Why is it then, with cautionary tales like this and the considerable research literature on the matter, that it is still so easy to find examples of poor ethics in business?

There’s clearly still money in behaving badly.


Does anybody know what banks are for?

The long litany of scandals suggests that bankers believe it is simply to make as much money as possible by any means possible. Yet surprisingly, they also have a social purpose.

Given the banks own the primary mechanisms that facilitate economic activity, there are quite a lot of ways for them to make money. That includes charging people for insurance they don’t need, selling them mortgages that seem cheaper because they can never be paid off, fixing in their favour the core interest rates that control the economy, inventing financial products so complicated that customers can’t understand them or the risks they will be running, short-term lending to people who can’t possibly afford to repay, taking businesses into intensive care only to pull the plug so they can purchase the assets cheaply…and so on.

On the other hand, imagine a modern world without the convenience of a payment system that allows you to go to the other end of the country and still be able to pay a shop for what you want to buy, without carrying the cash. Or having to keep your savings under your bed.

Most businesses have a social purpose. And in general, those that focus on their social purpose, rather than only on their profits are the same as those that succeed in the long run.

But if you are a bank, perhaps it is easy to get confused, since your product – money – goes by the same name as what your profits are measured in, ie money. But if they are to succeed and especially if they are to gain back the trust of society, they need a rather smarter take on their purpose.

They need to remember what they are really for.


Unsocial enterprise?

Worries over the role of the moneylenders (that’s excluding the banks, whom some think don’t deserve that name any more) is growing.

Wonga is but one of the many lenders to those who cannot really afford to borrow. But it’s catchy name means it will receive more adverse attention than most. Yet CSR strikes even here: in an effort at PR, Wonga has launched a website that details how it all works and why it is not such a bad thing. This points out that they have made 7 million loans over the last 6 years and that (only?) 1.2% of those were extended three times. But it is not clear what happens after a loan has been extended 3 times: while that is the maximum number of extensions Wonga allows, can you take out another loan on top? And 1.2% of 7 million is 84,000. It’s a shame there is no analysis of those loans. Or the number that have been tipped into bankruptcy as a result.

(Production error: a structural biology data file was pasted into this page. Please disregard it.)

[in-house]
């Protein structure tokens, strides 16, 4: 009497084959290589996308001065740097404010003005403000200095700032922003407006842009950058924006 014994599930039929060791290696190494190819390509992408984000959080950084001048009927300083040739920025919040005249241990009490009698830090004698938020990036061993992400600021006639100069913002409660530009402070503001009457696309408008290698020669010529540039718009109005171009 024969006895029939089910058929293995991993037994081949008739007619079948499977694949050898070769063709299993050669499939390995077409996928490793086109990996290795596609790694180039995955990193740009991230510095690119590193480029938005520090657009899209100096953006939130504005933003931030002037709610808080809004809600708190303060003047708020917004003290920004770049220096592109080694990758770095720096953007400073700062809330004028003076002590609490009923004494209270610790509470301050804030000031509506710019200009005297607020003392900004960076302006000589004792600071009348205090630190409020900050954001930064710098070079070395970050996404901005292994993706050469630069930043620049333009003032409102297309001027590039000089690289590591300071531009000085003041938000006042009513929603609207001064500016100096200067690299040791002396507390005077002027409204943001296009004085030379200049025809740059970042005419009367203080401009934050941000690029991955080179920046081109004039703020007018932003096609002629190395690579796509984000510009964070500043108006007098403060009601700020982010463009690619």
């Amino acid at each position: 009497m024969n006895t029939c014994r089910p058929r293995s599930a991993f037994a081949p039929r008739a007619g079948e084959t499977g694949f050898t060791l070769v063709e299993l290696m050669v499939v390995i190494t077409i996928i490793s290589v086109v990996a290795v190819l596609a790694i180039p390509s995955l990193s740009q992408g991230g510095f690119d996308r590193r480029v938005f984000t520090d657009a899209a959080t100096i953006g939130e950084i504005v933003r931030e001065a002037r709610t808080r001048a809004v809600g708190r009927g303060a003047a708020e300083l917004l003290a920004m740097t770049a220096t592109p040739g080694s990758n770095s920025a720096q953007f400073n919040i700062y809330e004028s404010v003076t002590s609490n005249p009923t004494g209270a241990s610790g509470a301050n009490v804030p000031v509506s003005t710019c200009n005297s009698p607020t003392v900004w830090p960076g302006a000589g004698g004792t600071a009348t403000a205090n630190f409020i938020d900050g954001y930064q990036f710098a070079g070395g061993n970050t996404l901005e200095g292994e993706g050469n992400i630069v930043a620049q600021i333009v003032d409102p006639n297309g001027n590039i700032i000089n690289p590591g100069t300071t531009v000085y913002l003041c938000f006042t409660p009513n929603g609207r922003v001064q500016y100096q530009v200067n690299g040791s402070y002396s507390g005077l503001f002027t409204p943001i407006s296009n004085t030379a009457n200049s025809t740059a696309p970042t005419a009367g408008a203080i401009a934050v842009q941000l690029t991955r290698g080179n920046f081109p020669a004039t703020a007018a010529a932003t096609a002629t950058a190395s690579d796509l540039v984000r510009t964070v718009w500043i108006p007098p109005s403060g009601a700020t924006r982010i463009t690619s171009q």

But that is all for the UK, yet Wonga also operates in South Africa, Canada and Poland. The national websites for those operations do not have similar statistics pages. However, under the title of ‘Responsible Lending’ they do helpfully point out that ‘Wonga is not the cheapest way to borrow money.’

Part of the solution is to promote credit unions, a form of social enterprise that may charge high rates of interest, but not the hundreds of percent that the likes of Wonga charge. So perhaps the main part of the solution is simply to limit the interest rates that can be charged.

People’s needs should be given priority over the needs of the market.


Paying for purity with disaster

Money laundering is a bad thing – it supports crime and terrorism. And the banks’ payments payments systems are the soil in which money laundering can grow. So Barclays has decided to close the accounts of 100 of the money transmission businesses that transport remittances from the UK to Somalia through accounts with Barclays. No doubt it has been frightened by the $2b fine that HSBC received for its part in the black economy. Yet these money transmission businesses are a vital support of a substantial part of the Somali economy.